This is a clear indication that you need to protect against ransomware in every way possible.
Here are a few ways to keep your company safe from an attack.
7 Ways to Protect Against Ransomware
Backup Everything, Every day
If you backup all your data, every day, then when an attacker asks for a ransom of $10,000 you can rest easy knowing all that data they just locked down or destroyed is safe on another server that they can’t touch.
However, you have to know how to backup your data correctly.
Ransomware attackers can infiltrate a backup system by going through your desktop first and worming their way into your network.
Which means you have to backup your data into the cloud – or, on a local storage device that is offline and not directly connected to your system.
If you backup your data to an external hard drive, only connect the hard drive when backing up your data, then immediately disconnect it.
Screen Your Emails and Don’t Click Suspicious Links or Ads
Learning to prevent phishing is one of the most important ways to protect yourself from a ransomware attack since most ransomware is distributed through email.
Also, malvertising, or malicious links embedded into ads, is another way you can become infected with ransomware as we’ve mentioned earlier in the article.
Watch out for business email compromise, don’t click ads, and stay vigilant.
Install an Antivirus Firewall
Choosing a firewall to protect against ransomware is essential, but it can be challenging.
There are many firewalls on the market, and none of them can guarantee 100% safety, but they will certainly protect you more than not having one.
Choose a firewall that matches your budget and network use, and then move on to training your employees proper IT security.
Invest in Security Awareness Training
Ultimately, hackers rely on the “human element” more than any other factor to gain access to your information.
Your employees aren’t stupid, but they probably don’t think as seriously about IT security as you do.
Investing in security awareness training will help create a culture of vigilant employees working to identify and avoid malicious links, phishing emails, and dangerous behavior online.
Apply Security Patches to All of Your Applications
All cyberattacks and hacking attempts try to exploit vulnerabilities within your third-party plug-ins and apps.
Patching your applications helps to prevent hackers from entering your machines through holes in your installed software.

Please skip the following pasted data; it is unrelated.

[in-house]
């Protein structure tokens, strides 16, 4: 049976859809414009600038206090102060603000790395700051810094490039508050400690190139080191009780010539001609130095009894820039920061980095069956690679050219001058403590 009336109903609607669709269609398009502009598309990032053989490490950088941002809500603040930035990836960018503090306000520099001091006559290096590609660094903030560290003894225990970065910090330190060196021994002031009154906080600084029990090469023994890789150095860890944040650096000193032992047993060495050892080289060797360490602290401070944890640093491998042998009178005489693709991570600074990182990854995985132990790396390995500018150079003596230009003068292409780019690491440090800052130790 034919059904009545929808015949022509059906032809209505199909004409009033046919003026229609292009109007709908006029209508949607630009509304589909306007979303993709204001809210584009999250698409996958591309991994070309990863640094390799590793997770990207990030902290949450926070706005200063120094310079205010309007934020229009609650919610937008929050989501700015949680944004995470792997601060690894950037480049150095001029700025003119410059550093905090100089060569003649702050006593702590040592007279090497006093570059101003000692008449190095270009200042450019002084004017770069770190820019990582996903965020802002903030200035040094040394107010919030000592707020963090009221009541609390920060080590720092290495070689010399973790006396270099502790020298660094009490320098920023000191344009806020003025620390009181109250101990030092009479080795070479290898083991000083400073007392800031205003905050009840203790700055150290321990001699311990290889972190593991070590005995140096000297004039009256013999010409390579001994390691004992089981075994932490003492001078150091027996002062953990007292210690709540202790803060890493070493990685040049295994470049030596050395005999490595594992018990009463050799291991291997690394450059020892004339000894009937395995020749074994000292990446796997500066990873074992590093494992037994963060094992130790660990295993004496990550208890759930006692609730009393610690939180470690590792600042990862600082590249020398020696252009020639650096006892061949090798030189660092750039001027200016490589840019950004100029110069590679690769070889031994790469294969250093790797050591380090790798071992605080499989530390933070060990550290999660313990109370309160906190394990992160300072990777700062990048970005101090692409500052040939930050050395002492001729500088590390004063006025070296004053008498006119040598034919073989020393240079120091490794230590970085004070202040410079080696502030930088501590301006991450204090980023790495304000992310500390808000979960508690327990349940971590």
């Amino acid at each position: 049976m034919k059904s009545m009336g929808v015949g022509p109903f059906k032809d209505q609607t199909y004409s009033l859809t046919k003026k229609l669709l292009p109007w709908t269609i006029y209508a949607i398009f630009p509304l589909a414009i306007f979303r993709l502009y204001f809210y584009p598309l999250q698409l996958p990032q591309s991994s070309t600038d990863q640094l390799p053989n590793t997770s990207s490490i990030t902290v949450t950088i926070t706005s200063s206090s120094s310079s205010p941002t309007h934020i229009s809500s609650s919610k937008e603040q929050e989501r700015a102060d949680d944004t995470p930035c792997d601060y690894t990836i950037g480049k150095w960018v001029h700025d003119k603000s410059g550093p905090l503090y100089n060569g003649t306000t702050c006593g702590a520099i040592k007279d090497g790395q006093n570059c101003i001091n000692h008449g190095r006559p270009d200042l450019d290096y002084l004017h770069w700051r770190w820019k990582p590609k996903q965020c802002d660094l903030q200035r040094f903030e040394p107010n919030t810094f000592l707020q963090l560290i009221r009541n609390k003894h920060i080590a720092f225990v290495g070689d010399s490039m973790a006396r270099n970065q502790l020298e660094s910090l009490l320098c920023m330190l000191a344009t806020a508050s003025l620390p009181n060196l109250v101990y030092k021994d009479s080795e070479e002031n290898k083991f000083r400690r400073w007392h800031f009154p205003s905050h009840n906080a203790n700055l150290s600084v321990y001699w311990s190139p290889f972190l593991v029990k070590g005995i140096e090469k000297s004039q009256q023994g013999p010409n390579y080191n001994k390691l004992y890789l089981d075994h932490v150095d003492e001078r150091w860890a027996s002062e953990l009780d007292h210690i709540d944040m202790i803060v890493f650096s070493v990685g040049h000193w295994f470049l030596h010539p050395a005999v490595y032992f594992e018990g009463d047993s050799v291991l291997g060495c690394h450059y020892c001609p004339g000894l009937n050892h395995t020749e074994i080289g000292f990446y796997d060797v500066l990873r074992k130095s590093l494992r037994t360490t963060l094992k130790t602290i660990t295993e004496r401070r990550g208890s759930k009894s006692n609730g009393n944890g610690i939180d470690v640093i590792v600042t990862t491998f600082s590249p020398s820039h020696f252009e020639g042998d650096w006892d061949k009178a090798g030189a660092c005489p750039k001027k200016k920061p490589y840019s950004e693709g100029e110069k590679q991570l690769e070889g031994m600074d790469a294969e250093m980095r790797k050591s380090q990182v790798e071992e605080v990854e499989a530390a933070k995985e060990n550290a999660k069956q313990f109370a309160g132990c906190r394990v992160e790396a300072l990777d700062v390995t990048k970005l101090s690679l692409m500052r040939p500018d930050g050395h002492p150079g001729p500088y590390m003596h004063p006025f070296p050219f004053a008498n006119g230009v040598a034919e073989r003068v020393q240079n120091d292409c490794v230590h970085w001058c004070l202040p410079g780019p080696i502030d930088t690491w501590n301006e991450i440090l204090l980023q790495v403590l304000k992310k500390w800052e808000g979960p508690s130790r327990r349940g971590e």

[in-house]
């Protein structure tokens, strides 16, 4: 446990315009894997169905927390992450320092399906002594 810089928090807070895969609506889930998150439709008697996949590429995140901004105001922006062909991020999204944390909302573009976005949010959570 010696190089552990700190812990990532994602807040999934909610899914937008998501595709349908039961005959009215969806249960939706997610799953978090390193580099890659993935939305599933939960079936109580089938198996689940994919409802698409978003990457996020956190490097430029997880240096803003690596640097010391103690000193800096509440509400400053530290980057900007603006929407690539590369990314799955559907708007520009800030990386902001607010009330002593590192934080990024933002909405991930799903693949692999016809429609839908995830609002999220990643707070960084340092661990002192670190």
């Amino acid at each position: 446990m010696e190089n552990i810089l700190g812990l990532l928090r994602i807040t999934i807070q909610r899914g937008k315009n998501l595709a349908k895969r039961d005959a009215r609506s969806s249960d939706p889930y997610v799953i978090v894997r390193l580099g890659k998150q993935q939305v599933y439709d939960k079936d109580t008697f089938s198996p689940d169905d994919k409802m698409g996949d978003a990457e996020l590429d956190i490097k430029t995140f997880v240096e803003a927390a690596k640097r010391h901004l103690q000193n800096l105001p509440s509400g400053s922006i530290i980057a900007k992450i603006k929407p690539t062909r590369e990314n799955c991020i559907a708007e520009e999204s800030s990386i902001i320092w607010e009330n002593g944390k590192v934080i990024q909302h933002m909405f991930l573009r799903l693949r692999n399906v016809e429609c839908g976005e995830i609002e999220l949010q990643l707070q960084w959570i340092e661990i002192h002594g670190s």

Java, Flash, Adobe, etc. all need to be consistently updated and/or patched to make them impenetrable.
Whitelist Computer Applications
While blacklisting is the practice of preventing the installation of one specific piece of software, whitelisting is the practice of allowing a specific set of programs and websites – blocking the installation or visitation of everything else.
You first scan a machine and identify all the legitimate apps, then configure it to block the installation of any additional apps.
Develop a Disaster Recovery Plan
A disaster recovery plan (DRP) can help you spring into action during a whole host of different emergencies, from hackers to hailstorms.
Here are some steps you might include in a DRP for a ransomware attack:
- Shut down most of the organization’s network immediately to prevent infection from spreading.
- Shut down Wi-Fi and Bluetooth right away.
- Alert your local authorities and the FBI
- Either pay the ransom to get your files back, or don’t pay the ransom and delete all the infected files and restore the new ones using your backup.
These steps and more would be laid out in a comprehensive DRP that every employee would be able to access for quick action during an emergency.
Take Your Protection Against Ransomware to the Next Level
If you want to make sure that your disaster recovery plan is correct, that your firewall is top-of-the-line, and that your employees are well-trained to avoid getting phished in the first place, then you should consider working with a proven IT security company.
A successful IT security company will help you find the solutions that match your budget and requirements – ensuring you pay for the correct amount of security you need.
They’ll analyze your current security measures and suggest ways of improving them.
In short, they’ll make sure you invest in what you need to protect what you want.
If that sounds like a win-win, then here’s what to do next…
Work With Us to Protect Against Ransomware
We’ll persistently perform penetration tests on your systems to identify all the weaknesses and shore up all your defenses. We adhere to industry best practices and always stay on the cutting-edge of antivirus and antimalware strategies and software. From email security to on-premise IT security, we’ll give you the tools, resources, and expertise necessary to protect against ransomware and all forms of cyberthreats.
Contact us for your free consultation today to learn more!